We were quite a big group getting off the early morning plane at the small Hongyuan airport in Sichuan province in southwestern China: George and Spike from Wisconsin, Mary from Alaska, Qian from Beijing, Pankaj from Ladakh, India and Kinley and Jigme from Bhutan. Tom and Kathy Leiden, who so generously supported the trip, were unable to join us at the last minute.
We were all on our way to the 7th Black-necked Crane Network Meeting in nearby Gansu province, but first we had a few days at Ruoergai, the Black-necked Crane capital of China, where the International Crane Foundation has a long-running program focusing on conservation, research and monitoring and environmental education. The education program is supported by International Crane Foundation Board member Heather Henson. She was here, too, and our paths crisscrossed over the next few days.
Two teachers from Cao Hai, an important wintering area for Black-necked Cranes in Guizhou province, arrived to hold a summer camp for schoolchildren at Ruoergai, where the birds breed in high-altitude wetlands. The International Crane Foundation has a long relationship with Cao Hai Nature Reserve, developing a community-based loan program in the 1990s to support conservation actions through the local Farmers’ Association. Two members of the Farmers’ Association also came to Ruoergai. It was quite a collection!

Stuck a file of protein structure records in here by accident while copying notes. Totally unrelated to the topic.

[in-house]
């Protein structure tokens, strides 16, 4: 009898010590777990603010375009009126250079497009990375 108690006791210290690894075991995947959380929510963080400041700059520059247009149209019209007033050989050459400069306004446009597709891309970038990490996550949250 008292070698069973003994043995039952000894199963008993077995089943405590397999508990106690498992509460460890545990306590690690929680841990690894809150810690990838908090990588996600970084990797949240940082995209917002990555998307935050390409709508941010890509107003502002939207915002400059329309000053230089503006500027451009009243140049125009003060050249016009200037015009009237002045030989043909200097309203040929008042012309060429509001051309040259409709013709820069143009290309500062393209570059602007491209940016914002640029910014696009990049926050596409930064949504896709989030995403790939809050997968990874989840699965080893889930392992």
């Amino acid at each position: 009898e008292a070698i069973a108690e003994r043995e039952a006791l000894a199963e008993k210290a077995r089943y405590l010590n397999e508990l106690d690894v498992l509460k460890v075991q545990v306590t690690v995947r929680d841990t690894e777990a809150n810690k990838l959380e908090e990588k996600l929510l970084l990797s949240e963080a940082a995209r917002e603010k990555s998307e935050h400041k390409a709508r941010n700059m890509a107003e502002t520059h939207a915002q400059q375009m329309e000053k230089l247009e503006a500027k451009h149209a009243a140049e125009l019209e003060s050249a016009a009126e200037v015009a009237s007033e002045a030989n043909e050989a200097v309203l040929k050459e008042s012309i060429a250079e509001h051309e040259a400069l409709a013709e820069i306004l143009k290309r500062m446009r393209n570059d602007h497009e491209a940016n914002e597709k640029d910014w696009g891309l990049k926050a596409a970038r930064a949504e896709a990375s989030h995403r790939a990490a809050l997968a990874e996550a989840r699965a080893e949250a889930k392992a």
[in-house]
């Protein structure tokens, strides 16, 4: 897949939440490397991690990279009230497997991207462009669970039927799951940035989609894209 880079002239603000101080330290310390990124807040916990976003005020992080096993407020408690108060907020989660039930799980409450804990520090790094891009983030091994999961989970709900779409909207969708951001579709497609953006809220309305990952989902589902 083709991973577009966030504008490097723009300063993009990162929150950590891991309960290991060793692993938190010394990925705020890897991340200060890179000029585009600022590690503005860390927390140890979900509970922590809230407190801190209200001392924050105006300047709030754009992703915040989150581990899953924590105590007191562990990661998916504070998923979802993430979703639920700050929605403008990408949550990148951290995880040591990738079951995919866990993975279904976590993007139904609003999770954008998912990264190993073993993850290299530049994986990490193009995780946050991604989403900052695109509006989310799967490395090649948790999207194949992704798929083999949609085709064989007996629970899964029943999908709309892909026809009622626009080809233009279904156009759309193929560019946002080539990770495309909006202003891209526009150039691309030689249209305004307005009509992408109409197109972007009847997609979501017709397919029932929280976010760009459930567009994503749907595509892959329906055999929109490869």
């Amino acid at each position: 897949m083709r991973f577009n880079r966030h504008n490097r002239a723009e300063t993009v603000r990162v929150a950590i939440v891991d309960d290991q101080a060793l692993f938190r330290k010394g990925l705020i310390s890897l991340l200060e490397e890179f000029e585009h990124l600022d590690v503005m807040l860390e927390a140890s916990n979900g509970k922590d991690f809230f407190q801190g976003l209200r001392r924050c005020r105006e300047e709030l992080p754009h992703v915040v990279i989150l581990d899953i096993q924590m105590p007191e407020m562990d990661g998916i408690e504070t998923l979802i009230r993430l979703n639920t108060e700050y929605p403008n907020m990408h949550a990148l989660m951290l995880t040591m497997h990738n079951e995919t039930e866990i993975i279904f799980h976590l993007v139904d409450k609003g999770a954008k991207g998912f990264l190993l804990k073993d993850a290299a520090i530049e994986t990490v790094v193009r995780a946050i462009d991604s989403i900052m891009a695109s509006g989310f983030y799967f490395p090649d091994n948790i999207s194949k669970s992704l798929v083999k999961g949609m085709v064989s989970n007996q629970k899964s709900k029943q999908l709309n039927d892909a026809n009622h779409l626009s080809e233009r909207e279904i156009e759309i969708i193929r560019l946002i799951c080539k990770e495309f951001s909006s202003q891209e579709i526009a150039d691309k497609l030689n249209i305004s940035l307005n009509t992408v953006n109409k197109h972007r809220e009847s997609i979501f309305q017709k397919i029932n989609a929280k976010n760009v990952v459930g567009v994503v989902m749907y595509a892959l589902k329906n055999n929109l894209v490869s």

Fengshan met us at Hongyuan and encouraged us to take it easy to get used to the altitude. It was about 10,000 feet above sea level. Taking it easy was not the style of this group, however, and we were soon charging along the rickety boardwalk winding through the nearby wetland. There was a family of cranes, somewhat distant, and delightful Citrine Wagtails, much closer, feeding young birds hidden in the marsh.
We spent the next three days based at the charming Tibet Sunlight hotel in Ruoergai. Maybe because we were staying there, we had plenty of sunlight every day – the weather was perfect, with white clouds in the blue sky reflected in the lakes and wetlands and myriad wildflowers giving colors to the high grasslands. We attended an inspiring summer camp session for kindergarten kids at the nature reserve headquarters, carried out some crane counts around town and visited the new 5 km boardwalk at Flower Lake.
The number of people on the boardwalk was quite staggering, literally hundreds at a time, nearly all tourists, bussed out from the newly-built tourism center. How many noticed the cranes at the edge of the lake I’m not sure, but the nesting Common Terns were screeching over our heads and the Greylag Geese grazed right next to the boardwalk. Everybody seemed very happy with the experience.